Roaming and 2.4 vs 5.0 on 1250 series AP design help

Answered Question
Nov 2nd, 2010

Hello,

I will be upfront and honest and state that although I am familiar with some wireless technologies, most of this stuff is a mystery to me. I have done some homework and have researched quite a bit, but have ind of hit a wall.

I have been handed four Aironet 1250 series AP's all with the dual radio modules (2.4 and 5.0). I really need to use only one of the modules so that we can power it via POE and not enchanced POE (long story).

So, I need help with a design. Here's what I'd like to see.

1.       I would like to setup "roaming" so that when a wireless client goes from one AP to another it is seamless to the user and the users NIC will associate with the strongest AP signal. Can I do this by simply setting the same SSID and security on each AP, or must I have a controller to do this?

2.       Also, I cannot seem to get older legacy clients to communicate with the 5.0 Ghz radio module (they can’t even see it) but they work fine when I switch it out for the 2.4. I know this is a very noob question, but can the older clients (non N) work on the 5.0 module)

I have looked through a ton of documentation but there doesn’t seem to be a configuration guide that I can find for what I need to do.

That’s it. Can someone please have mercy on me and point me in the right direction? I will be looking in the mean time but I have a lot of unknowns. I think if I can get the two questions answered above, then I can mark as resolved and run with it.

Thanks a bushel,

dt

I have this problem too.
0 votes
Correct Answer by Nicolas Darchis about 3 years 5 months ago

Hi Dave,

1. Yes, the conditions for a proper roaming are : same SSID, same security settings, and the APs serving the same client subnet (so that client doesn't have to change its ip address).

This is sufficient for data, Fast roaming is required for applications like voice and you can then look into using cckm as key mechanism and configure one AP to act as WDS to centralize the roaming keys.

2. This is not related. 11n is available on both 2.4 and 5 ghz band. The question is if your old adapters are capable of 802.11a or not. 11a is the 54Mbps speed in the 5ghz band. I would guess they are not capable of it.

Adapters that are on laptop now are often "abgn" meaning they can do N speeds on both 2.4 and 5ghz band. An adapter that would be "bg" or "bgn" would typically be restricted to only 2.4 Ghz.

Hope this helps,

Nicolas

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Correct Answer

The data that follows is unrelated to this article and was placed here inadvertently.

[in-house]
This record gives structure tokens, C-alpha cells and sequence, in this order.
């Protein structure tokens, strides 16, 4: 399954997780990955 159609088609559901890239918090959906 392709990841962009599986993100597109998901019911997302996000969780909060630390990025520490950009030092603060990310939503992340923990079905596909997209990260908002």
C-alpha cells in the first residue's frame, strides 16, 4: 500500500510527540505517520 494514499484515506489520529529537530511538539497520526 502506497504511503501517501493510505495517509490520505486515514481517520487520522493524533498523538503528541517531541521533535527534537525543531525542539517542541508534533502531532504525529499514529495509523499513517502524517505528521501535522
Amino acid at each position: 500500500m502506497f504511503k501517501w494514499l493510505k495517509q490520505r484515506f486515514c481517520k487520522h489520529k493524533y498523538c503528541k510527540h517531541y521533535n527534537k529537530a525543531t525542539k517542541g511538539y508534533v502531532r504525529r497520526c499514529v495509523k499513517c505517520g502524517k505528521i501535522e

Nicolas Darchis Thu, 11/04/2010 - 02:07

Hi Dave,

1. Yes, the conditions for a proper roaming are : same SSID, same security settings, and the APs serving the same client subnet (so that client doesn't have to change its ip address).

This is sufficient for data, Fast roaming is required for applications like voice and you can then look into using cckm as key mechanism and configure one AP to act as WDS to centralize the roaming keys.

2. This is not related. 11n is available on both 2.4 and 5 ghz band. The question is if your old adapters are capable of 802.11a or not. 11a is the 54Mbps speed in the 5ghz band. I would guess they are not capable of it.

Adapters that are on laptop now are often "abgn" meaning they can do N speeds on both 2.4 and 5ghz band. An adapter that would be "bg" or "bgn" would typically be restricted to only 2.4 Ghz.

Hope this helps,

Nicolas

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dwtuggle8309 Thu, 11/04/2010 - 17:41

That is some great information......

I had posted another message asking baout supporting legacy clients but after reading your post, I think I understand the problem and what is required of the data rates. This Cisco world of wireless has been a bit more of a challenge than I thought it'd be. It's nice to know that there are folks out there willing to help a noob like me out.

dt

Leo Laohoo Thu, 11/04/2010 - 18:00

An adapter that would be "bg" or "bgn" would typically be restricted to only 2.4 Ghz.

Interesting.  Mighty interesting.  Cisco was asked to design a study for implementation of WiFi in a public hospital and one of the things they've recommended is disable 802.11b.

I know for a fact that some poorly written wireless codes make some wireless bio-medical equipment talk only in 802.11b and in Australia, alot of laptops/netbooks only have b/g/n radios.  (I have no idea as to the reason why 802.11a is not included.)

I'll be meeting a Cisco WiFi guru from Singapore next week and I'll raise this topic up with him.

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Posted November 2, 2010 at 7:09 PM
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